Search for tag "Sana'a"
|2008 20 Jun
||The Bahá’is were also persecuted on account of their faith prior to the armed conflict under the regime of President Ali Abdullah Saleh.
Four Bahá'ís were arrested in Sana'a on the accusation of proselytizing. The three Bahá’is of Iranian origin who were arrested are Mr. Zia'u'llah Pourahmari, Mr. Keyvan Qadari, and Mr. Mr. Behrooz Rohani . A fourth Bahá’i, Mr. Sayfi Ibrahim Sayfi, was also arrested and faces the possibility of deportation to Iraq. [BWNS651]
|2013 3 Dec
||Mr. Hamed Kamal Muhammad bin Haydara (sometimes referred to in the media as "Hamed Merza Kamali Serostani ") is arrested in al-Mukalla, capital of Hadramout province in eastern Yemen. It is suggested that he was arrested on the orders of Mr. Khaled al-Mawari, the Chief Prosecutor who was involved in the unwarranted arrest and detention of another member of the Yemeni Baha'i community.
the family had lived in Socotra since 1945, when his father arrived on the Yemeni island from Iran as a doctor under British colonial rule and was granted Yemeni citizenship.
According to Baha'i estimates, there are about 2,000 Baha'is in Yemen [BIC website, Reuters]
||persecution; Hamed bin Haydara; Khaled al-Mawari
||In Yemen, Houthis call for mass protests after government slashes fuel subsidies. The group advances south and seizes Yemen’s capital, Sana’a overthrowing President Abd-Rabbu Mansour Hadi's internationally-recognised government. By February 2015 the group dissolves parliament and announces plans for a transitional government.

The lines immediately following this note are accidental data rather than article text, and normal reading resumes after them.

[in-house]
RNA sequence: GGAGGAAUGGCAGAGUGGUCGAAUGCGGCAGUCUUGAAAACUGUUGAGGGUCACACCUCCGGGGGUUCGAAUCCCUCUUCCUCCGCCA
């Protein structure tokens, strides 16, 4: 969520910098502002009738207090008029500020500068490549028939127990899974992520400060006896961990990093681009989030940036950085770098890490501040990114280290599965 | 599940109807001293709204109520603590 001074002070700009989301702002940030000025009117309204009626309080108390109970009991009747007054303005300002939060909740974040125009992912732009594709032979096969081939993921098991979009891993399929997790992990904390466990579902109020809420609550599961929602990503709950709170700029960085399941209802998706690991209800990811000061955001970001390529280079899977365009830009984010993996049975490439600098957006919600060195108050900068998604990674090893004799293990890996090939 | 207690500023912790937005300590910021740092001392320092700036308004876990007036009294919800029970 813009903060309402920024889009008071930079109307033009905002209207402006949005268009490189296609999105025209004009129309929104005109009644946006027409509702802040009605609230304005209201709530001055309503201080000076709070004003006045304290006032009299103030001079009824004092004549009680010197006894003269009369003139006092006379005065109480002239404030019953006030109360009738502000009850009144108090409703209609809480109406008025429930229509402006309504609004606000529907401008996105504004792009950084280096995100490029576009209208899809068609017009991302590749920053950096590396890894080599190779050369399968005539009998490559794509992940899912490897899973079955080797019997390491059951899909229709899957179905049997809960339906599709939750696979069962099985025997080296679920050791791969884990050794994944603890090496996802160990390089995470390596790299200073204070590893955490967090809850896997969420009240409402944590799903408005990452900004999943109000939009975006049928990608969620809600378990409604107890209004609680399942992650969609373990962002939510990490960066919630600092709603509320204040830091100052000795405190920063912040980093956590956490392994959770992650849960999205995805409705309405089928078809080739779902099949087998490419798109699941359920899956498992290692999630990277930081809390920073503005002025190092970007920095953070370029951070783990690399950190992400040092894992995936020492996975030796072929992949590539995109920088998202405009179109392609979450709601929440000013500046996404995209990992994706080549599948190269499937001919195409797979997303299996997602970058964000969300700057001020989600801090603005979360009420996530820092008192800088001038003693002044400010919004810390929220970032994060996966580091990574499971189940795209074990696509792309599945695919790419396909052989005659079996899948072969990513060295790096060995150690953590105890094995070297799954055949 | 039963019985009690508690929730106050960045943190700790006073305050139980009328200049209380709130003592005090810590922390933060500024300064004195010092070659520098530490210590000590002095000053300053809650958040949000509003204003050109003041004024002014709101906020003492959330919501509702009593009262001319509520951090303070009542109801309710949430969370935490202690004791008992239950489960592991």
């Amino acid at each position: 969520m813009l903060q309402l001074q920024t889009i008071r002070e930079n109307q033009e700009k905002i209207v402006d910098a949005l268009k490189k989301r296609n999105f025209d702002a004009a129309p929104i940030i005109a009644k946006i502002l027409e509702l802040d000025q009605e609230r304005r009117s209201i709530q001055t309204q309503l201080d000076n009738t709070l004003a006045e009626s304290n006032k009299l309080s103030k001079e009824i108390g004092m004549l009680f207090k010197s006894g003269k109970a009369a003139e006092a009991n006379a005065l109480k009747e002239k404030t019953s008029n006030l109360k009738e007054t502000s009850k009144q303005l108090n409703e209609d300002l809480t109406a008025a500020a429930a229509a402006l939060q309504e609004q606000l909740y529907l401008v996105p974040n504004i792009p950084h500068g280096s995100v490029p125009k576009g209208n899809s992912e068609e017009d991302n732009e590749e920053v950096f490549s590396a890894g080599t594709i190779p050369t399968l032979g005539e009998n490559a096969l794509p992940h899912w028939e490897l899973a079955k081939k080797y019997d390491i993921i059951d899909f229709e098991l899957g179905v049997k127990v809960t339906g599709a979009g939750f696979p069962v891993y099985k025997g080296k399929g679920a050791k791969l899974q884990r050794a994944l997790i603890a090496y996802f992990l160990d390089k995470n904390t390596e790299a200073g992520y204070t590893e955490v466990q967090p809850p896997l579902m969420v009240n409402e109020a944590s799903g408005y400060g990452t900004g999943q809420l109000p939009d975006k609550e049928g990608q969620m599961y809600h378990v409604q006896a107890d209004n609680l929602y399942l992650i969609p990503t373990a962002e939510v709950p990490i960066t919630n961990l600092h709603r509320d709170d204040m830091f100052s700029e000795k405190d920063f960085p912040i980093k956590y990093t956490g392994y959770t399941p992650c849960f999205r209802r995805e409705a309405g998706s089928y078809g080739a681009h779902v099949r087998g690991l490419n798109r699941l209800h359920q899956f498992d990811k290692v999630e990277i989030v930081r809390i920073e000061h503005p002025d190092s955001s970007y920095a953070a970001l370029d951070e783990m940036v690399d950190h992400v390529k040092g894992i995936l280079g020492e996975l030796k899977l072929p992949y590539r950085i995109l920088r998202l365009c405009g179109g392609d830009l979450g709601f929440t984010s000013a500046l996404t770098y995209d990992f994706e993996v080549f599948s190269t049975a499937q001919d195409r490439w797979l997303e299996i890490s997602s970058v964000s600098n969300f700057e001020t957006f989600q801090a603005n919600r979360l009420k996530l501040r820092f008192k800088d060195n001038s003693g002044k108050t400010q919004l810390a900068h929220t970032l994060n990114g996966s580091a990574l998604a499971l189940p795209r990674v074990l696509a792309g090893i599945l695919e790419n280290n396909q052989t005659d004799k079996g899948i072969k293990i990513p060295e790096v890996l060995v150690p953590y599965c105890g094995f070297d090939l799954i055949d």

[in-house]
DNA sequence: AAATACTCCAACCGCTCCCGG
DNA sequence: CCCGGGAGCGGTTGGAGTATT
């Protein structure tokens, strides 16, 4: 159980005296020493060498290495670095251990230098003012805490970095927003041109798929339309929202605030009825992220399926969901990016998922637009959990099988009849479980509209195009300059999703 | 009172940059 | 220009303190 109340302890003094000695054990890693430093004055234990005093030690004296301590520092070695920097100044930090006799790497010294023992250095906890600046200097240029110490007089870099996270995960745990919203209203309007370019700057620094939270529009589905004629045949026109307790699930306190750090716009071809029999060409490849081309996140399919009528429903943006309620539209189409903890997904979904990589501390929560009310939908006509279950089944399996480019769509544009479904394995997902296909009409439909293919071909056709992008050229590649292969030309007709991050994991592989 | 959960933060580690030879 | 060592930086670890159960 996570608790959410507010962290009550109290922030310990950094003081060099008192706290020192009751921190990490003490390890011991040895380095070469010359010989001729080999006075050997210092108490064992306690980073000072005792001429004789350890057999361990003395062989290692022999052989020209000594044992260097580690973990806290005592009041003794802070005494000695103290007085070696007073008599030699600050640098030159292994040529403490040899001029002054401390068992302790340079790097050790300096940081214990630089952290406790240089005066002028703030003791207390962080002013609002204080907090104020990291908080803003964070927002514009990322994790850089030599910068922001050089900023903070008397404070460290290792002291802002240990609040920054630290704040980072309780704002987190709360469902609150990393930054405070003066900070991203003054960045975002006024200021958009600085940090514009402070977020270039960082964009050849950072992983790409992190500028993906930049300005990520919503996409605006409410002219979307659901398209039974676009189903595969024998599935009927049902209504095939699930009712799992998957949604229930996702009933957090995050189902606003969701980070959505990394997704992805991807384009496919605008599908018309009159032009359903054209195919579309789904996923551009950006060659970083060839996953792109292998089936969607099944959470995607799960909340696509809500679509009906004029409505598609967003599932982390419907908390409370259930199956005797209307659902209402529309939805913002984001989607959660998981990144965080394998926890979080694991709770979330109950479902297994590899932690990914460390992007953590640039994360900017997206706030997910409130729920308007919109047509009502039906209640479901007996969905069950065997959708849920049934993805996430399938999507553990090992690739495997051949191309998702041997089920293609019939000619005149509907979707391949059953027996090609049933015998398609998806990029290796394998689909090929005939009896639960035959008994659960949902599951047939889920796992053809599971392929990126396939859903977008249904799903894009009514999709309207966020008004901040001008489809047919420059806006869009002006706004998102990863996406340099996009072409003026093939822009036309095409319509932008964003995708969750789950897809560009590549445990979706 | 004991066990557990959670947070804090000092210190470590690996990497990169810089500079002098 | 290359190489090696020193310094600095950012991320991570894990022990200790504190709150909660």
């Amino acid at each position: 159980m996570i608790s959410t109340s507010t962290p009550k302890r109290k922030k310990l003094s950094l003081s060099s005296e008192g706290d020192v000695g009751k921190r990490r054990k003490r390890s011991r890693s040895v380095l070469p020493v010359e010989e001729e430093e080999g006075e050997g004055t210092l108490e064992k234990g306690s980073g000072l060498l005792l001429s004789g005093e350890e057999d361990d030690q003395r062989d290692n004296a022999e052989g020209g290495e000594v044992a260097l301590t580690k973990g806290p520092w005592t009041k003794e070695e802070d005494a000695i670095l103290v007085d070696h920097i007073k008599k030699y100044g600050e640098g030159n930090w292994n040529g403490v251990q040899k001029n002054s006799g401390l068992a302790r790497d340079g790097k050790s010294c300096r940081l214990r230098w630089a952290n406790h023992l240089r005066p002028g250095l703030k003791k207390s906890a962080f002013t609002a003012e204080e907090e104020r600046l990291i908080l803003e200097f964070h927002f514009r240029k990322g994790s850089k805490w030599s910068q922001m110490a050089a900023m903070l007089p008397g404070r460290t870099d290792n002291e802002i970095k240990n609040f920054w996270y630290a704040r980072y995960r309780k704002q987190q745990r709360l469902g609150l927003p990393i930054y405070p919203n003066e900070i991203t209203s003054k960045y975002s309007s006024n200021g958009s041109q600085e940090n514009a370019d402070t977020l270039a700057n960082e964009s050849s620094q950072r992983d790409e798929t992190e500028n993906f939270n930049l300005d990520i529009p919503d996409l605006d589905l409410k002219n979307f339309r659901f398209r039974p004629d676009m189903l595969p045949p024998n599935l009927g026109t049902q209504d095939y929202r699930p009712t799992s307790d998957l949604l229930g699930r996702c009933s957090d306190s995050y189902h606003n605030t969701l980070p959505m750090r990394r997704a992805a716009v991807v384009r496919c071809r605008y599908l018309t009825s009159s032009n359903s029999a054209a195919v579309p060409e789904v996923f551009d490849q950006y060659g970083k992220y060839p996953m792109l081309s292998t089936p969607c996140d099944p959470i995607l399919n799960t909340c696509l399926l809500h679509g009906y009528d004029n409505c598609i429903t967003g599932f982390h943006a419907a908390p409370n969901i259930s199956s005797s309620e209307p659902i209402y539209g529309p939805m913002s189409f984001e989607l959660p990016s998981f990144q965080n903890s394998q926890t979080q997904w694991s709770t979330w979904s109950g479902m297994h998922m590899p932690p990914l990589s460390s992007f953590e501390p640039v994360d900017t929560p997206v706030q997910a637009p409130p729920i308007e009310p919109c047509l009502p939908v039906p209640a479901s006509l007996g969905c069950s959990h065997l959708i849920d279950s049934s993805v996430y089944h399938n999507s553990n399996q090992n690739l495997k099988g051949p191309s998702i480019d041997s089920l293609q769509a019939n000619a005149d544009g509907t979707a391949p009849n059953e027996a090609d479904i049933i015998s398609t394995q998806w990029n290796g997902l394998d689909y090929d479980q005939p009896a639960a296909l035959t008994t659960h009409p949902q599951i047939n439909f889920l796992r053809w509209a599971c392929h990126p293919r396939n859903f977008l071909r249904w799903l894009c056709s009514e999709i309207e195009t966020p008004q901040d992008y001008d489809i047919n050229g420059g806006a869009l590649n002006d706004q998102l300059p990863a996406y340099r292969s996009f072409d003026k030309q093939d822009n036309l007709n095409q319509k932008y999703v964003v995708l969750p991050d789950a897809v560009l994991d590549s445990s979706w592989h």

||Recent History Yemen
|2016 10 Aug
||Armed, officers masked in balaclavas from Yemen’s National Security Bureau (NSB) intelligence agency, which works hand in hand with the armed Houthi authorities, (also knowns as Ansar Allah) stormed a Bahá’í youth educational workshop in Sana’a. The event was part of a nine day, cross country moral and educational program for Bahá’í youth organized by the Baha’i-run Nida Foundation for Development. Sixty-five people were arrested including 14 women and six people under 18 without an arrest warrant. Half were Baha'is and, currently, it is believed some fourteen remain in prison, including young mothers. Further arrests were carried out later and within a week all but 10 of those who had been incarcerated had been released.
Among those detained are Nadim Tawfiq Al-Sakkaf, (British Council’s country manager in Yemen), his brother Nader Tawfiq Al-Sakkaf and Kaiwan Mohamed Ali Qadri.
[UN Human Rights 4 Oct 2016, BWNS1118, publicaffairs.bahai.us, UN Human Rights]
||Nadim Tawfiq Al-Sakkaf; Nader Tawfiq Al-Sakkaf; Kaiwan Mohamed Ali Qadri